You can now cure your hangover the South Korean way; here's how

You can now cure your hangover the South Korean way; here's how

Anyone who loves to drink knows it’s a give-and-take kind of thing, since they’re most likely to suffer from a hangover the next day. Practically everyone has their own remedy, but nothing comes close to South Korea’s new hangover cure: ice cream.

Withme FS, a local convenience store chain, was the first to introduce the ice cream bar, called Gyeondyo-bar.

You can now cure your hangover the South Korean way; here's how

Source: Reuters/Kim Hong-Ji

Literally translated as “hang in there,” the convenience store chain stated in a press release that the ice cream bar’s name “expresses the hardships of employees who have to suffer a working day after heavy drinking, as well as to provide comfort to those who have to come to work early after frequent nights of drinking.”

According to Reuters, the ice cream is grapefruit flavored, which also contains 0.7 percent of oriental raisin tree fruit juice. As it turns out, the raisin juice is the “active ingredient” that delivers the hangover-curing effects, as per Munchies.

You can now cure your hangover the South Korean way; here's how

Source: Reuters/Kim Hong-Ji

The publication further reports that the juice has been deemed as a hangover treatment as far back as the 1600s. It has even been included in “popular hangover potions” according to a 17th century Korean medicine book, reported Reuters.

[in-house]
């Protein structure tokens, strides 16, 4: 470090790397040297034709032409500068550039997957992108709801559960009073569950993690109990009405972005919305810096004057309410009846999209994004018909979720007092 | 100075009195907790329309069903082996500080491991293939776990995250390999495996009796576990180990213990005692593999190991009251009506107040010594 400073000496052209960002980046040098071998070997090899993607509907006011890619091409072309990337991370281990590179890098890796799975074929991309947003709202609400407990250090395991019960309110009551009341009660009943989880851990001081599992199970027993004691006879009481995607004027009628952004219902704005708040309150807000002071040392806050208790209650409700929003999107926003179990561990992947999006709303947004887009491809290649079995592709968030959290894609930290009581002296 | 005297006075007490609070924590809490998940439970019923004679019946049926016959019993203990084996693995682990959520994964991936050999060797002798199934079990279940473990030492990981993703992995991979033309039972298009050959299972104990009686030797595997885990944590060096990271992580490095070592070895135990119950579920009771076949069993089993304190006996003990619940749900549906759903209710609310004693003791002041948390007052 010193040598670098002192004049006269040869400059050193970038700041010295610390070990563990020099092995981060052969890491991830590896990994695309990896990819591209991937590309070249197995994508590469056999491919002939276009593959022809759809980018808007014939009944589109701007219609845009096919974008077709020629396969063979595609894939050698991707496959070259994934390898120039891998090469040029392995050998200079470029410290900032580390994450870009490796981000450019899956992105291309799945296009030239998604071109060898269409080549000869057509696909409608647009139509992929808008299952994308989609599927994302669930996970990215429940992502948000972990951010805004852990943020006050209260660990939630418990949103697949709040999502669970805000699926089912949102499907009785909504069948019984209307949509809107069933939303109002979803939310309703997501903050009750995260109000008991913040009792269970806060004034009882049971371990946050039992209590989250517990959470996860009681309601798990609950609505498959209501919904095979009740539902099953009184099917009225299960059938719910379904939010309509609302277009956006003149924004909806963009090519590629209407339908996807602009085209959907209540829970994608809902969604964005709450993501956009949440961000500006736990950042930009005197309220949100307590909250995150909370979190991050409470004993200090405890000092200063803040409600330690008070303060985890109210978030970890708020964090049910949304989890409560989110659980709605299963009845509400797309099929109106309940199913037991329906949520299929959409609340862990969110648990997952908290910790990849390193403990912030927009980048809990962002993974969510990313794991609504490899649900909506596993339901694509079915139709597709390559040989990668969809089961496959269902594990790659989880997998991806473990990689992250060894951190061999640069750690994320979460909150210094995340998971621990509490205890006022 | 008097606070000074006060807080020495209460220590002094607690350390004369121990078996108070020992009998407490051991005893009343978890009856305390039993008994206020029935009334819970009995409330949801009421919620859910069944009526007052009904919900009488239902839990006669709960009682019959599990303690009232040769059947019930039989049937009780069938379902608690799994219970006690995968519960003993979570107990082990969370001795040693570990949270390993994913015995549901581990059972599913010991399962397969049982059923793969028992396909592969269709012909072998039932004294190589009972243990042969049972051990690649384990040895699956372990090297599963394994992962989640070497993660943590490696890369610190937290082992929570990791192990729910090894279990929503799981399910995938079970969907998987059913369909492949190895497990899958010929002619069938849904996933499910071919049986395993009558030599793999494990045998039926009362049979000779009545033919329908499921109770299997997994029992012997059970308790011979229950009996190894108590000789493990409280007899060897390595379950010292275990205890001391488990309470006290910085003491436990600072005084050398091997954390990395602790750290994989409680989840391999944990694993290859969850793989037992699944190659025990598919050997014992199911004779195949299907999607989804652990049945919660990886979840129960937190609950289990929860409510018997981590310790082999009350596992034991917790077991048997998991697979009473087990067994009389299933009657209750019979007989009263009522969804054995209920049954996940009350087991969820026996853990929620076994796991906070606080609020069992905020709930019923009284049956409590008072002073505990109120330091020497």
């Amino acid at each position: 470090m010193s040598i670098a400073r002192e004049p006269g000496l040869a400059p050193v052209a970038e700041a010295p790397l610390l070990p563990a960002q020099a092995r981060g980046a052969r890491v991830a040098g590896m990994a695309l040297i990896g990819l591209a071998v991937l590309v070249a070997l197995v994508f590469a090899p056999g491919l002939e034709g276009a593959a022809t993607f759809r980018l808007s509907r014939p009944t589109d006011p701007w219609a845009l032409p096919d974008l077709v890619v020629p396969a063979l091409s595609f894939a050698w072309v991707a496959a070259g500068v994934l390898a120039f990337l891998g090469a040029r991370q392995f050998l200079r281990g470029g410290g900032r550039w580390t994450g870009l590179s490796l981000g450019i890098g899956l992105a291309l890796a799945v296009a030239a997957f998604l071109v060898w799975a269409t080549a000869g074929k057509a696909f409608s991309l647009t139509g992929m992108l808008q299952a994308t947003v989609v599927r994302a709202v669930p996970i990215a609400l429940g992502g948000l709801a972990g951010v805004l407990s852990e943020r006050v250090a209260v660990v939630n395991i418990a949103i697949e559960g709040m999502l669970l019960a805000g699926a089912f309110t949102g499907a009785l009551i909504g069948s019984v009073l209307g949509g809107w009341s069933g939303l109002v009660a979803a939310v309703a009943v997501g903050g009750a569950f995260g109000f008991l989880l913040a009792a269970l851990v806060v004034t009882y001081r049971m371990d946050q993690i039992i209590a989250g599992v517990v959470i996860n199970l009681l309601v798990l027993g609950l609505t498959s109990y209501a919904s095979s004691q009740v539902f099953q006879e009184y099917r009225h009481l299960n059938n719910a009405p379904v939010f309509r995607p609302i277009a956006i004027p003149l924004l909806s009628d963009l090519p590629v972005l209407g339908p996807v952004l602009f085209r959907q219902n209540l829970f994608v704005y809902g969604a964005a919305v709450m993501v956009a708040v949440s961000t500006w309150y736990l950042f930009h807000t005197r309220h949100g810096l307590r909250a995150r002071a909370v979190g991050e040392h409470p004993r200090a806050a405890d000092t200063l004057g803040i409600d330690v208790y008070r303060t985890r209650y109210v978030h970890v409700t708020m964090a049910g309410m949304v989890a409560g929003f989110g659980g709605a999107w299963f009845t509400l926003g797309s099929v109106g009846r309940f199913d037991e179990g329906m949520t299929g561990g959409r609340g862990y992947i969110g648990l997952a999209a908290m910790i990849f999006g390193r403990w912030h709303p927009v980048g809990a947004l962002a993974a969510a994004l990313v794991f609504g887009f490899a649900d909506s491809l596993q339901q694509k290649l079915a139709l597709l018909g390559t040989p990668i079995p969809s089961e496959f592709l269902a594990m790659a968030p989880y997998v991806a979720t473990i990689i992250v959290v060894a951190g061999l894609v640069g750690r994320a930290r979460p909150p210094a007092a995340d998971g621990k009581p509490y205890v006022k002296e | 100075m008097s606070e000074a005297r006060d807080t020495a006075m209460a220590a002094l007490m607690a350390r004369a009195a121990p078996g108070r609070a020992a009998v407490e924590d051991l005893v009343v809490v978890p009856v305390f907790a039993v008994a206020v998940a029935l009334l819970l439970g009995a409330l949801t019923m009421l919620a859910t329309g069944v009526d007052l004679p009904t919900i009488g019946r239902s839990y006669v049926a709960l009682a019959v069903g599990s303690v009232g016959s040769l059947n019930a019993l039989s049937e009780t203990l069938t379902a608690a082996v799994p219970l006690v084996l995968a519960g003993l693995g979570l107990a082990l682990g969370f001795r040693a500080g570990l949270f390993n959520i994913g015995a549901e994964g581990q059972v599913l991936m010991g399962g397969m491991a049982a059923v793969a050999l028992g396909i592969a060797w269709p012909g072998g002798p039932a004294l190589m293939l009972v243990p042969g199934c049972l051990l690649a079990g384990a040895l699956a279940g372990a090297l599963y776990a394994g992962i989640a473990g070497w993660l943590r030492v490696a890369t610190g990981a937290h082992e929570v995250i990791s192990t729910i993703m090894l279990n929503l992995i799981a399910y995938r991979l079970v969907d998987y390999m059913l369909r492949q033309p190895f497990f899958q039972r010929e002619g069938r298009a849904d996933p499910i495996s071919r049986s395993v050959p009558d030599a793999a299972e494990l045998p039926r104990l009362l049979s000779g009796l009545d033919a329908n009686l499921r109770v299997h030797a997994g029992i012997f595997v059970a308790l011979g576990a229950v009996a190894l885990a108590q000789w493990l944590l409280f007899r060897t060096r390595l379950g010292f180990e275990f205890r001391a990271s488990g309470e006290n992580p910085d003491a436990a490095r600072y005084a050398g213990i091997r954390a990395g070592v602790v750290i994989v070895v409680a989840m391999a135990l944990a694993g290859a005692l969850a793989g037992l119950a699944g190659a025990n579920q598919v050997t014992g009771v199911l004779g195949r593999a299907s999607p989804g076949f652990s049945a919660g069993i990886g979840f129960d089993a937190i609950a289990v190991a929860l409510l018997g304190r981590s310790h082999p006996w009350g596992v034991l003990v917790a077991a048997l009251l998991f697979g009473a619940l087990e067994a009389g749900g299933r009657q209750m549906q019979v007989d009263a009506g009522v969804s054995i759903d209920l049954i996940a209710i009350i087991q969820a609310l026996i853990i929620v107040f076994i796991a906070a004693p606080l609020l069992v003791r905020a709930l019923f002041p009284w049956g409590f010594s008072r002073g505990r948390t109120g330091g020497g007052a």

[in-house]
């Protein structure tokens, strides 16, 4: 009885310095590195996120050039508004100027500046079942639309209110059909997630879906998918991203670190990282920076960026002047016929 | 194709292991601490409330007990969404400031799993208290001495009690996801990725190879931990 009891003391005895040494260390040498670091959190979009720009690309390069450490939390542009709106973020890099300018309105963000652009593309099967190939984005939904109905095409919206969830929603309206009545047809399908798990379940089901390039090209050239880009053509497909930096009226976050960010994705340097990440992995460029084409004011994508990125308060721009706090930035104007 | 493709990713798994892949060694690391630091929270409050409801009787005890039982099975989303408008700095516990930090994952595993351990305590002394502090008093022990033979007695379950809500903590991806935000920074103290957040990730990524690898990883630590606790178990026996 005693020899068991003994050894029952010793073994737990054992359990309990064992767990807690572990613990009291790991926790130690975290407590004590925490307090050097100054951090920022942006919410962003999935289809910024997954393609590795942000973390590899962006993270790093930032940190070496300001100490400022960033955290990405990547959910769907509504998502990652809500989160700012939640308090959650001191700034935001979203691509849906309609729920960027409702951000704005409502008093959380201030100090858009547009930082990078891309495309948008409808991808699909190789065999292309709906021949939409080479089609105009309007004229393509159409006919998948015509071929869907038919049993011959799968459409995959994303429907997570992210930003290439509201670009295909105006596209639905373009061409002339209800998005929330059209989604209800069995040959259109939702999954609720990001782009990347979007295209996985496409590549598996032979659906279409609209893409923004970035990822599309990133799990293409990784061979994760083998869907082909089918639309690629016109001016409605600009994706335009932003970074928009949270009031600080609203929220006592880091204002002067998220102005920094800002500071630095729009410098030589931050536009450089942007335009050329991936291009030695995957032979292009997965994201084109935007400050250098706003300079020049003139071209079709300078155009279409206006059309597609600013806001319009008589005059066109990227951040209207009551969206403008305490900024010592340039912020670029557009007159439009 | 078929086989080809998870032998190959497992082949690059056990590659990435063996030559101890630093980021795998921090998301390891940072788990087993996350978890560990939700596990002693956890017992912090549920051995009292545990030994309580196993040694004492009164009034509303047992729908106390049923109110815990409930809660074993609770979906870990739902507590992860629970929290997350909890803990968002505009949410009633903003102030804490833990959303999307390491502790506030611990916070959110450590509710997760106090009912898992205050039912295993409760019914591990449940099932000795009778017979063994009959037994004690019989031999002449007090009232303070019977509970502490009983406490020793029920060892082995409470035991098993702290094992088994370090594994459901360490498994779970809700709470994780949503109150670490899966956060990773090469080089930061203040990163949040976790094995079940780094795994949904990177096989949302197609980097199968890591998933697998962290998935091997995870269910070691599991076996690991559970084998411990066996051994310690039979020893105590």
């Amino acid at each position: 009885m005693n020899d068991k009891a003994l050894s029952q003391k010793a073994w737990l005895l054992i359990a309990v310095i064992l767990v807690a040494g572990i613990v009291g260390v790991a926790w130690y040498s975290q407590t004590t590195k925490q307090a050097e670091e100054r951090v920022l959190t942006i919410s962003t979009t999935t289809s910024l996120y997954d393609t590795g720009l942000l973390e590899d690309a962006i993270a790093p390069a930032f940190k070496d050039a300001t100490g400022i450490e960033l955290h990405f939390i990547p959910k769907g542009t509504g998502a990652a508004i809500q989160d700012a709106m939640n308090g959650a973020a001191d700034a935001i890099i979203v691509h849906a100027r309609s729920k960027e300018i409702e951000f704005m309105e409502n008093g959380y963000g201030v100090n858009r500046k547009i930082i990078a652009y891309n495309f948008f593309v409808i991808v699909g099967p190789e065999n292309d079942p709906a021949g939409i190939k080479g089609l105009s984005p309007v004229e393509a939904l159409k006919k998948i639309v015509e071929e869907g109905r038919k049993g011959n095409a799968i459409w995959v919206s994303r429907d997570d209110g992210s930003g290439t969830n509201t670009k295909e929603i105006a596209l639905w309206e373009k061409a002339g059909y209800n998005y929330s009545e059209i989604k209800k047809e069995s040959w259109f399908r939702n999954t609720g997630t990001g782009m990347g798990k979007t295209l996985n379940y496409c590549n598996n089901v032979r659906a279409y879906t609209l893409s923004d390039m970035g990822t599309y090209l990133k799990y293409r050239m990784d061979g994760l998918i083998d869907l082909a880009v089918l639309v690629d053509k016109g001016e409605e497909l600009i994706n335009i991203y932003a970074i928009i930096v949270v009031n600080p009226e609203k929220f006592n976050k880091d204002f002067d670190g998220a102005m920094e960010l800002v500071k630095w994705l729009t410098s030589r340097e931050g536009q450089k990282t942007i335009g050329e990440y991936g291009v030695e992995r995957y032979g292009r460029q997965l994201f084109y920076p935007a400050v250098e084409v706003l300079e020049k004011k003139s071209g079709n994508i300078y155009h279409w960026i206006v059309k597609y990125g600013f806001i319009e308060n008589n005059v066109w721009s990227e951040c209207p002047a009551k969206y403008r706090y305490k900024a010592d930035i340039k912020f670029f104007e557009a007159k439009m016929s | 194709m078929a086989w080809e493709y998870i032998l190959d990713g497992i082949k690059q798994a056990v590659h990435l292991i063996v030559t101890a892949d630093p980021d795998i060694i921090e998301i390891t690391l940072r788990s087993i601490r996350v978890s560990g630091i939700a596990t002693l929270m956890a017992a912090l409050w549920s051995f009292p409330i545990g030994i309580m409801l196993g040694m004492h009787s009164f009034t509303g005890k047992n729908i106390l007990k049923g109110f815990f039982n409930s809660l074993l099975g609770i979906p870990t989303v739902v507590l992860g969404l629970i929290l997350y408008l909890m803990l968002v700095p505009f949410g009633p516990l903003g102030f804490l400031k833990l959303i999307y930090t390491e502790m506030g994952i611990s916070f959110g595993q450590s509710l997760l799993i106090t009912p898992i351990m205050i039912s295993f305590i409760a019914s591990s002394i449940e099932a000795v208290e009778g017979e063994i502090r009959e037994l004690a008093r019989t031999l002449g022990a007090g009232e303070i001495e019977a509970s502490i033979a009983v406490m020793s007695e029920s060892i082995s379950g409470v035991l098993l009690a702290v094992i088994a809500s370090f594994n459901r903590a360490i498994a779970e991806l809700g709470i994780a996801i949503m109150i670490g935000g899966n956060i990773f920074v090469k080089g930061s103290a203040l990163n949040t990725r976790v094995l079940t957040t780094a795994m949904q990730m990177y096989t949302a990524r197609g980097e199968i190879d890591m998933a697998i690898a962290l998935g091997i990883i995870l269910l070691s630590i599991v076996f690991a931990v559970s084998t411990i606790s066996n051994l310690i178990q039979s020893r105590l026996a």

In fact, this has been supported by science. A 2012 study published in The Journal of Neuroscience stated that the extract from the oriental raisin tree has been found to lessen the after effects of inebriation in mice.

It seems as though the idea came about from South Koreans’ culture – CNBC reports that the country is actually “Asia’s biggest per capita alcohol consumers,” with the drinking and hangover cure industry generating approximately $126 million in yearly sales.

Furthermore, it was found that South Koreans actually consume 12.3 liters of alcohol per year, which has led to almost “$8 billion in lost productivity, medical costs, and early death in 2013,” as cited by Munchies.

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